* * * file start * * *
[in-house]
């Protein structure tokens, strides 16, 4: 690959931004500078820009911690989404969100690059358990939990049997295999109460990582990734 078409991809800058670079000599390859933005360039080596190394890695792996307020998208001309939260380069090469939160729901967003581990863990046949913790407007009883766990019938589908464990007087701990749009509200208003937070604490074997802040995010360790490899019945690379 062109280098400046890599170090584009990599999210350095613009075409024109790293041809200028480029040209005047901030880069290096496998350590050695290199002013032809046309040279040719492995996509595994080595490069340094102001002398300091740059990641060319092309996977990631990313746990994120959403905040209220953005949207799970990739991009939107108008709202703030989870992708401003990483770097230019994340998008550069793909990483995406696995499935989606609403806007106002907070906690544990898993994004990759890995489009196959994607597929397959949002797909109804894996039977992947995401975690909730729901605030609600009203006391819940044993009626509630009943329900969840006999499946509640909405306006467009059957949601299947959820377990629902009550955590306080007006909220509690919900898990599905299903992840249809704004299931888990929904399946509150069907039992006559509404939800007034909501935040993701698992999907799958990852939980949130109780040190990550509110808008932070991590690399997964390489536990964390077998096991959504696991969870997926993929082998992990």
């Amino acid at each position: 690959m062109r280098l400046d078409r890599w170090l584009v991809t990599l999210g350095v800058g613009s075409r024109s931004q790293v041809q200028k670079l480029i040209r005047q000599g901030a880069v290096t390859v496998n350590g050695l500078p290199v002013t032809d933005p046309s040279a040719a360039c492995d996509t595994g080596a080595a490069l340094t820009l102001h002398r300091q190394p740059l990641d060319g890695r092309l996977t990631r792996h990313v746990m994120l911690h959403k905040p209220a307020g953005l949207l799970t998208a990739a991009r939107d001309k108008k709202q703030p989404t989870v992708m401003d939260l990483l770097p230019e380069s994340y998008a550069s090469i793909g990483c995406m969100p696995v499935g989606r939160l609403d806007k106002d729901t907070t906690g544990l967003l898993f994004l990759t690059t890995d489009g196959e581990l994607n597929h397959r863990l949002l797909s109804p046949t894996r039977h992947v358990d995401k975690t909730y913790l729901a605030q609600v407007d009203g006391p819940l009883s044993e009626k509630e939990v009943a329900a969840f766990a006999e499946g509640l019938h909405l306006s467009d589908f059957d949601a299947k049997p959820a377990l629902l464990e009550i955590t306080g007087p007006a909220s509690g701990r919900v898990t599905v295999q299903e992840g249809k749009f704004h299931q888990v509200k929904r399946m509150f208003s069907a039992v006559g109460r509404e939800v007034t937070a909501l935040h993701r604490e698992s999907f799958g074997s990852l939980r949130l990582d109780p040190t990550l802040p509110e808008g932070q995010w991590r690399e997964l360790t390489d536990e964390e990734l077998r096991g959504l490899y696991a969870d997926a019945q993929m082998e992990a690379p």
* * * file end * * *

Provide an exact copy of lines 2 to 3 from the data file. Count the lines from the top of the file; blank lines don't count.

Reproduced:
């Protein structure tokens, strides 16, 4: 690959931004500078820009911690989404969100690059358990939990049997295999109460990582990734 078409991809800058670079000599390859933005360039080596190394890695792996307020998208001309939260380069090469939160729901967003581990863990046949913790407007009883766990019938589908464990007087701990749009509200208003937070604490074997802040995010360790490899019945690379 062109280098400046890599170090584009990599999210350095613009075409024109790293041809200028480029040209005047901030880069290096496998350590050695290199002013032809046309040279040719492995996509595994080595490069340094102001002398300091740059990641060319092309996977990631990313746990994120959403905040209220953005949207799970990739991009939107108008709202703030989870992708401003990483770097230019994340998008550069793909990483995406696995499935989606609403806007106002907070906690544990898993994004990759890995489009196959994607597929397959949002797909109804894996039977992947995401975690909730729901605030609600009203006391819940044993009626509630009943329900969840006999499946509640909405306006467009059957949601299947959820377990629902009550955590306080007006909220509690919900898990599905299903992840249809704004299931888990929904399946509150069907039992006559509404939800007034909501935040993701698992999907799958990852939980949130109780040190990550509110808008932070991590690399997964390489536990964390077998096991959504696991969870997926993929082998992990």
């Amino acid at each position: 690959m062109r280098l400046d078409r890599w170090l584009v991809t990599l999210g350095v800058g613009s075409r024109s931004q790293v041809q200028k670079l480029i040209r005047q000599g901030a880069v290096t390859v496998n350590g050695l500078p290199v002013t032809d933005p046309s040279a040719a360039c492995d996509t595994g080596a080595a490069l340094t820009l102001h002398r300091q190394p740059l990641d060319g890695r092309l996977t990631r792996h990313v746990m994120l911690h959403k905040p209220a307020g953005l949207l799970t998208a990739a991009r939107d001309k108008k709202q703030p989404t989870v992708m401003d939260l990483l770097p230019e380069s994340y998008a550069s090469i793909g990483c995406m969100p696995v499935g989606r939160l609403d806007k106002d729901t907070t906690g544990l967003l898993f994004l990759t690059t890995d489009g196959e581990l994607n597929h397959r863990l949002l797909s109804p046949t894996r039977h992947v358990d995401k975690t909730y913790l729901a605030q609600v407007d009203g006391p819940l009883s044993e009626k509630e939990v009943a329900a969840f766990a006999e499946g509640l019938h909405l306006s467009d589908f059957d949601a299947k049997p959820a377990l629902l464990e009550i955590t306080g007087p007006a909220s509690g701990r919900v898990t599905v295999q299903e992840g249809k749009f704004h299931q888990v509200k929904r399946m509150f208003s069907a039992v006559g109460r509404e939800v007034t937070a909501l935040h993701r604490e698992s999907f799958g074997s990852l939980r949130l990582d109780p040190t990550l802040p509110e808008g932070q995010w991590r690399e997964l360790t390489d536990e964390e990734l077998r096991g959504l490899y696991a969870d997926a019945q993929m082998e992990a690379p």